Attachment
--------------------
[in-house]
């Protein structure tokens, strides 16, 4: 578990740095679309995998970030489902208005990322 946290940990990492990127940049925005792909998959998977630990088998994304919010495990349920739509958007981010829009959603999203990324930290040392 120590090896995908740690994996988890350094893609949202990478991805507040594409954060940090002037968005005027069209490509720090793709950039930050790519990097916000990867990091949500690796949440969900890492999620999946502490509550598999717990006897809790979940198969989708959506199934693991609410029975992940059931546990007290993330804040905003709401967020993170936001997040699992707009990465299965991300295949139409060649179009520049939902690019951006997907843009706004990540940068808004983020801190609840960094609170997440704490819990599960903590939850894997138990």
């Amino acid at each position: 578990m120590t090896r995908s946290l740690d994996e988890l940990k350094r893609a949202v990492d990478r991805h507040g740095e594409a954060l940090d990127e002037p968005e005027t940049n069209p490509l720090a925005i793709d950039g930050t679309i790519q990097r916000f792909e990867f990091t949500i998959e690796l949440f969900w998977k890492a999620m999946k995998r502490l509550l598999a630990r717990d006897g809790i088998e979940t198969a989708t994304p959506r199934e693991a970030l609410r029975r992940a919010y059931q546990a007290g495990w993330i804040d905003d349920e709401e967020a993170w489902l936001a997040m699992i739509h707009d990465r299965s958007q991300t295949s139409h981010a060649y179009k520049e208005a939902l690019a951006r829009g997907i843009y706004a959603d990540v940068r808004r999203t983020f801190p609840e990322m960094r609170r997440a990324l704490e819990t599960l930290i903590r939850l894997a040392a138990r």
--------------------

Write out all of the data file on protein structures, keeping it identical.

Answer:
[in-house]
């Protein structure tokens, strides 16, 4: 578990740095679309995998970030489902208005990322 946290940990990492990127940049925005792909998959998977630990088998994304919010495990349920739509958007981010829009959603999203990324930290040392 120590090896995908740690994996988890350094893609949202990478991805507040594409954060940090002037968005005027069209490509720090793709950039930050790519990097916000990867990091949500690796949440969900890492999620999946502490509550598999717990006897809790979940198969989708959506199934693991609410029975992940059931546990007290993330804040905003709401967020993170936001997040699992707009990465299965991300295949139409060649179009520049939902690019951006997907843009706004990540940068808004983020801190609840960094609170997440704490819990599960903590939850894997138990």
């Amino acid at each position: 578990m120590t090896r995908s946290l740690d994996e988890l940990k350094r893609a949202v990492d990478r991805h507040g740095e594409a954060l940090d990127e002037p968005e005027t940049n069209p490509l720090a925005i793709d950039g930050t679309i790519q990097r916000f792909e990867f990091t949500i998959e690796l949440f969900w998977k890492a999620m999946k995998r502490l509550l598999a630990r717990d006897g809790i088998e979940t198969a989708t994304p959506r199934e693991a970030l609410r029975r992940a919010y059931q546990a007290g495990w993330i804040d905003d349920e709401e967020a993170w489902l936001a997040m699992i739509h707009d990465r299965s958007q991300t295949s139409h981010a060649y179009k520049e208005a939902l690019a951006r829009g997907i843009y706004a959603d990540v940068r808004r999203t983020f801190p609840e990322m960094r609170r997440a990324l704490e819990t599960l930290i903590r939850l894997a040392a138990r």